While eastern DRC is facing an upsurge of child rights abuses, MONUSCO’s Child Protection Section organised a capacity building workshop for protection focal points, whistleblowers and members of the Joint Technical Working Group on Protection and Armed Conflict (JTWG) on 25 and 26 April 20203 on monitoring and reporting mechanisms for grave child rights violations. This was done with the aim of curbing the recruitment of children by armed groups.
“The priority of MONUSCO’s priorities is the protection of civilians,” said Julius Fondong, head of the Political Affairs section in Goma during the two-day workshop, reminding participants of the UN mission’s expectations at the end of the training session.
In the current context of socio-security instability that the province of North Kivu has been experiencing for some time, it is vitally important to combine efforts in order to protect children from the possible abuses they may suffer at the hands of armed groups, and sometimes even at the hands of the regular army. To this end, Théo Matafa, FARDC lieutenant-colonel and provincial coordinator of the Joint Technical Working Group (JTWG) recalled: “Each recruitment within the FARDC takes place in collaboration with UNICEF, the Child Protection Section and the PDDRCS.” He said that the involvement of the FARDC in the fight against child recruitment into the army and armed groups is indeed real.
Six serious violations
There are six serious violations of children’s rights during armed conflict: killing and maiming of children, recruitment and use of children, rape and sexual violence against children, abduction of children, attacks on schools and hospitals, and denial of humanitarian assistance to children. These violations were reported to the participants. “For MONUSCO, protection involves three different main actors: the aggressor, the protector and the victim,” said Justin Vuguvugu, one of the facilitators of the workshop and a member of MONUSCO’s Child Protection Section.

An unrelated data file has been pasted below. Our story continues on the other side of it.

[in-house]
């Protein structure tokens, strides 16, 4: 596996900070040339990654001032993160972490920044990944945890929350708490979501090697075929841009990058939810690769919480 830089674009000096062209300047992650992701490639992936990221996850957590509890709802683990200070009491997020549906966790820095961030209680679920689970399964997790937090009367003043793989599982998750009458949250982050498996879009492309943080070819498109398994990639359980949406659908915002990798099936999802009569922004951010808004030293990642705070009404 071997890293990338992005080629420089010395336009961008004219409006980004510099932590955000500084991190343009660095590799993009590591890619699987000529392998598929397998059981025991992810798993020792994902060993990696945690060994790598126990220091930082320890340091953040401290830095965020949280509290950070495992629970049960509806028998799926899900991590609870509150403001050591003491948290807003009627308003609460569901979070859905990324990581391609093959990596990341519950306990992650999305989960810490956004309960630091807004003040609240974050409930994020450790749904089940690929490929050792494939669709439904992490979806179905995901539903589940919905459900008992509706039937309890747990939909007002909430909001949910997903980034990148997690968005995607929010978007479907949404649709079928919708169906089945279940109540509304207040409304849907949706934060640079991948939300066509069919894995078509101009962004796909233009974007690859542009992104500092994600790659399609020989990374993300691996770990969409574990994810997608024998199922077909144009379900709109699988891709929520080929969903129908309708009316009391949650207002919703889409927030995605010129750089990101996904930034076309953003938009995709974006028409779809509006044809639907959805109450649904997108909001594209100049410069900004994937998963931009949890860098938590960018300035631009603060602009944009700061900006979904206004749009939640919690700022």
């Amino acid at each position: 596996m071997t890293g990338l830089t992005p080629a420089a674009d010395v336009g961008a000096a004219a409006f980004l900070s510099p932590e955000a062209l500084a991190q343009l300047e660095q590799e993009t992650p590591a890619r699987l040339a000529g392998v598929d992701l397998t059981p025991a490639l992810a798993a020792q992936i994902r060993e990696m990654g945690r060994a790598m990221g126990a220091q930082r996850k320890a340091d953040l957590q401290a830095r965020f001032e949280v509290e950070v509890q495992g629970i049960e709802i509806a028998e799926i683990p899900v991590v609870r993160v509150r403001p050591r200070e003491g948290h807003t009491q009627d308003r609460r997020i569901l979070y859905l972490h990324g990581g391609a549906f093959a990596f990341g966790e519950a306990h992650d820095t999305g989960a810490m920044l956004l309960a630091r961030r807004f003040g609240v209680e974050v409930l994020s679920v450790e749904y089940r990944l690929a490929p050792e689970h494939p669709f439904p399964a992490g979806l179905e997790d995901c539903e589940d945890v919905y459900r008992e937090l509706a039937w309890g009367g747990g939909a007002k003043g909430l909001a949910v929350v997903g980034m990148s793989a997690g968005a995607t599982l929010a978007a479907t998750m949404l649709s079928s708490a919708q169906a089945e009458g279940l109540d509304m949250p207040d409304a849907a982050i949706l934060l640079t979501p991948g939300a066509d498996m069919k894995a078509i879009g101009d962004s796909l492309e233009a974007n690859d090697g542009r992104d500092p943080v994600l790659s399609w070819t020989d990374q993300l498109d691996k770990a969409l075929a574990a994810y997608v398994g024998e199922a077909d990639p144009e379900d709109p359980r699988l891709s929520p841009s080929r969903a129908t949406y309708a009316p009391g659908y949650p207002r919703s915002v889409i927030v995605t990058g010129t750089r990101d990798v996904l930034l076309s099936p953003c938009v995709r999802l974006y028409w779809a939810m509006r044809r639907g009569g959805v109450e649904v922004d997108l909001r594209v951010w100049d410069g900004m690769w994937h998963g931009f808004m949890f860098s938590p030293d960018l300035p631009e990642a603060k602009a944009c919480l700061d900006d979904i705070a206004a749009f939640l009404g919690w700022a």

“The mandate of the Child Protection Section is to collect, document and report information on grave violations of children’s rights; advocacy and capacity building of state actors, civil society and children to prevent violations; fight against impunity, judicial follow-up and support to the prosecution of perpetrators,” he added.
The union of actors strengthens the links
“Several MONUSCO sections are contributing to the building of strategies to contain possible cases of sexual abuse,” said Olivier Akili, representative of the Conduct and Discipline section. According to him, “these strategies are based on three pillars, namely prevention with internal and external training, management of the database and assistance to victims.” He continued: “For the Conduct and Discipline section, attention is focused on sexual abuse and exploitation and particular follow-up is ensured throughout any trial, including in the country of the perpetrator.”
Concerning the protection of victims and witnesses, the difference and the relationship between violation and abuse of human rights were recalled. “There is a violation of human rights when the perpetrator is vested with public power, whereas we speak of abuse when it is caused by a non-state actor,” said Thimothée Twiriyimana, an expert in the MONUSCO human rights section.
Several children separated from armed groups
To do better, the focal point for child protection within the 34th military region, Lieutenant-Colonel Matthieu Shagali of the FARDC, stressed that “protection is a synergy. The action plan that applies during armed conflicts requires four strategies: separation, protection, prevention, response and the fight against impunity. The involvement of the Congolese government has made it possible to remove the FARDC from the blacklist of armies that recruit and abuse child soldiers,” he confirmed.
Before concluding, MONUSCO’s gender section listed some of the constraints that restrict integration, which is a prerequisite for development: “Integration is a prerequisite for development. We cannot develop our society without the participation of women,” stressed Achille Murhabazi of the Gender Section. “However, all must be given the same opportunities and benefits so that inequality does not prevail,” he added.
According to statistics, since 2018, joint efforts and strategies have produced encouraging results: “315 children, including 56 girls, separated from armed groups. 739 children separated and handed over to UNICEF and local partner organisations, including CAJED (Concert d’Actions pour Jeunes et Enfants Défavorisés),” concluded Justin Vuguvugu.
Distributed by APO Group on behalf of Mission de l’Organisation des Nations unies en République démocratique du Congo (MONUSCO).